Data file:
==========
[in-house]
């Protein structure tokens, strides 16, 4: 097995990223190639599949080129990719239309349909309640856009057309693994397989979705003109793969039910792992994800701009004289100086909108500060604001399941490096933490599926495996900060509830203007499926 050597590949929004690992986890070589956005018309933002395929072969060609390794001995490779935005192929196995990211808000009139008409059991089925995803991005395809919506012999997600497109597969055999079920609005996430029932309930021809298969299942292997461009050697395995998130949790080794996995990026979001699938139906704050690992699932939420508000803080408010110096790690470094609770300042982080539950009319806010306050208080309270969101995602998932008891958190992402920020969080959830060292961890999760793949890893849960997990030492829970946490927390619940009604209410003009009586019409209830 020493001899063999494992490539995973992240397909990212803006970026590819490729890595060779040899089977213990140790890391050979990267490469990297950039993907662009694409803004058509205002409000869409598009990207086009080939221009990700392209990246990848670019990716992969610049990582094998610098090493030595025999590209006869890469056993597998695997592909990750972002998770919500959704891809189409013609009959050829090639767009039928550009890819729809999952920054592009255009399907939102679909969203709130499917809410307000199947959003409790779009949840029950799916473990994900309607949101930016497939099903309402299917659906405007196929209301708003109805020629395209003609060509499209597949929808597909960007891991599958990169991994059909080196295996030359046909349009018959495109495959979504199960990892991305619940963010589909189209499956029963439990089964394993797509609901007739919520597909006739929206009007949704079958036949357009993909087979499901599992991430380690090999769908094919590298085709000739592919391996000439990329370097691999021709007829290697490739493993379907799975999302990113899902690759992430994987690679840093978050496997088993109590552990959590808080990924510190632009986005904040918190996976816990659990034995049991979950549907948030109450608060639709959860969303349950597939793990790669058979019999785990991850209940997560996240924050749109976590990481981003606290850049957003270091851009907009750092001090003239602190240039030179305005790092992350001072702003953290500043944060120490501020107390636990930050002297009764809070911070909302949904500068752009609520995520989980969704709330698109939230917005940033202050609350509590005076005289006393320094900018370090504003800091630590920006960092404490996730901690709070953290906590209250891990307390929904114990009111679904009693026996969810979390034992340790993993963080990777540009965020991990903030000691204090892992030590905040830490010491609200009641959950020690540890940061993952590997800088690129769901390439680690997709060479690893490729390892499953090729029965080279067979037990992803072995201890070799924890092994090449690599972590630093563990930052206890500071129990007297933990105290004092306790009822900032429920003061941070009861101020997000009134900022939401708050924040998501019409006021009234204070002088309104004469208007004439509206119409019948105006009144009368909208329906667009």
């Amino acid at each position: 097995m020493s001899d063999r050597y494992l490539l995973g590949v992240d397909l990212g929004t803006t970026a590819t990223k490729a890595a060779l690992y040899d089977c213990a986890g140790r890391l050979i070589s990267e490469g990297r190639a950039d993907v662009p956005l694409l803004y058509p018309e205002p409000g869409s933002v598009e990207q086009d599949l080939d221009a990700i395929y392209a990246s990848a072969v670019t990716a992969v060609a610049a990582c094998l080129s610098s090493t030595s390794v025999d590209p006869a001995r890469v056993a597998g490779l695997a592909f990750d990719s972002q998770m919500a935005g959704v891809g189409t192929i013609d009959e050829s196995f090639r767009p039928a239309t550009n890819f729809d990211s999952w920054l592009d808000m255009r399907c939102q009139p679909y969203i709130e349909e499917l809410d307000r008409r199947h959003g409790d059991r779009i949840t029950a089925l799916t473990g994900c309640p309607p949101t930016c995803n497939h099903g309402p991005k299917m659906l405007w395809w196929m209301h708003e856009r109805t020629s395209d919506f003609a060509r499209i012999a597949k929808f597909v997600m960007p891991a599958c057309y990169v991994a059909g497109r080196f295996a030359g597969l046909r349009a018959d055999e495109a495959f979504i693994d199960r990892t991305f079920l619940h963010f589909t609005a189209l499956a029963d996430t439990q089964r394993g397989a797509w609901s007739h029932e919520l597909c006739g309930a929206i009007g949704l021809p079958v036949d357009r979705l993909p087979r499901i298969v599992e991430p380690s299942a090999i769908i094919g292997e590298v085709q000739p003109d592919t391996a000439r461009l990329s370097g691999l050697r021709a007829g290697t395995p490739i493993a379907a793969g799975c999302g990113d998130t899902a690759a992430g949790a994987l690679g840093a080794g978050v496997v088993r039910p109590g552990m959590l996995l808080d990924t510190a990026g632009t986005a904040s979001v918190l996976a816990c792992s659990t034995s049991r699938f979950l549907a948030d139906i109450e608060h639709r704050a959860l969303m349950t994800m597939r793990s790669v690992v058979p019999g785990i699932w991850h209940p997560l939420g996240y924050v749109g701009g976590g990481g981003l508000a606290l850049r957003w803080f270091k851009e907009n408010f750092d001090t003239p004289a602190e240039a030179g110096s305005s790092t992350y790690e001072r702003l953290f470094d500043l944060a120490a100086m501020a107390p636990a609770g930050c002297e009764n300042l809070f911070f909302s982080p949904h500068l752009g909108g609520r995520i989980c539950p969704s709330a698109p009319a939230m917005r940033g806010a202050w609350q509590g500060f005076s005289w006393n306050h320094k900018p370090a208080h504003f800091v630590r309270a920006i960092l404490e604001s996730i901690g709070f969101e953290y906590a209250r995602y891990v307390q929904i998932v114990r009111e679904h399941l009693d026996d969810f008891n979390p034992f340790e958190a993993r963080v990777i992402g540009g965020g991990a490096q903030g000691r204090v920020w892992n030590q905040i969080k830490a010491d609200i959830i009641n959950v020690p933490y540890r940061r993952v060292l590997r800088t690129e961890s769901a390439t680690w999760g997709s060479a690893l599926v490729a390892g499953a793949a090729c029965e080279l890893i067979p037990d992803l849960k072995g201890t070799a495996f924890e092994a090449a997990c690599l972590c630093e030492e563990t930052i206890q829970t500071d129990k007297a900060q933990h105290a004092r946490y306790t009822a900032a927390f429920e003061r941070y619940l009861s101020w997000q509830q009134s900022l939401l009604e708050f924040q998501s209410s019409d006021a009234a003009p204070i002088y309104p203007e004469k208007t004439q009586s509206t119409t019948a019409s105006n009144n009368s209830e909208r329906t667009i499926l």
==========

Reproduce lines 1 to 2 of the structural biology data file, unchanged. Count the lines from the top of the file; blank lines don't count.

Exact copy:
[in-house]
């Protein structure tokens, strides 16, 4: 097995990223190639599949080129990719239309349909309640856009057309693994397989979705003109793969039910792992994800701009004289100086909108500060604001399941490096933490599926495996900060509830203007499926 050597590949929004690992986890070589956005018309933002395929072969060609390794001995490779935005192929196995990211808000009139008409059991089925995803991005395809919506012999997600497109597969055999079920609005996430029932309930021809298969299942292997461009050697395995998130949790080794996995990026979001699938139906704050690992699932939420508000803080408010110096790690470094609770300042982080539950009319806010306050208080309270969101995602998932008891958190992402920020969080959830060292961890999760793949890893849960997990030492829970946490927390619940009604209410003009009586019409209830 020493001899063999494992490539995973992240397909990212803006970026590819490729890595060779040899089977213990140790890391050979990267490469990297950039993907662009694409803004058509205002409000869409598009990207086009080939221009990700392209990246990848670019990716992969610049990582094998610098090493030595025999590209006869890469056993597998695997592909990750972002998770919500959704891809189409013609009959050829090639767009039928550009890819729809999952920054592009255009399907939102679909969203709130499917809410307000199947959003409790779009949840029950799916473990994900309607949101930016497939099903309402299917659906405007196929209301708003109805020629395209003609060509499209597949929808597909960007891991599958990169991994059909080196295996030359046909349009018959495109495959979504199960990892991305619940963010589909189209499956029963439990089964394993797509609901007739919520597909006739929206009007949704079958036949357009993909087979499901599992991430380690090999769908094919590298085709000739592919391996000439990329370097691999021709007829290697490739493993379907799975999302990113899902690759992430994987690679840093978050496997088993109590552990959590808080990924510190632009986005904040918190996976816990659990034995049991979950549907948030109450608060639709959860969303349950597939793990790669058979019999785990991850209940997560996240924050749109976590990481981003606290850049957003270091851009907009750092001090003239602190240039030179305005790092992350001072702003953290500043944060120490501020107390636990930050002297009764809070911070909302949904500068752009609520995520989980969704709330698109939230917005940033202050609350509590005076005289006393320094900018370090504003800091630590920006960092404490996730901690709070953290906590209250891990307390929904114990009111679904009693026996969810979390034992340790993993963080990777540009965020991990903030000691204090892992030590905040830490010491609200009641959950020690540890940061993952590997800088690129769901390439680690997709060479690893490729390892499953090729029965080279067979037990992803072995201890070799924890092994090449690599972590630093563990930052206890500071129990007297933990105290004092306790009822900032429920003061941070009861101020997000009134900022939401708050924040998501019409006021009234204070002088309104004469208007004439509206119409019948105006009144009368909208329906667009």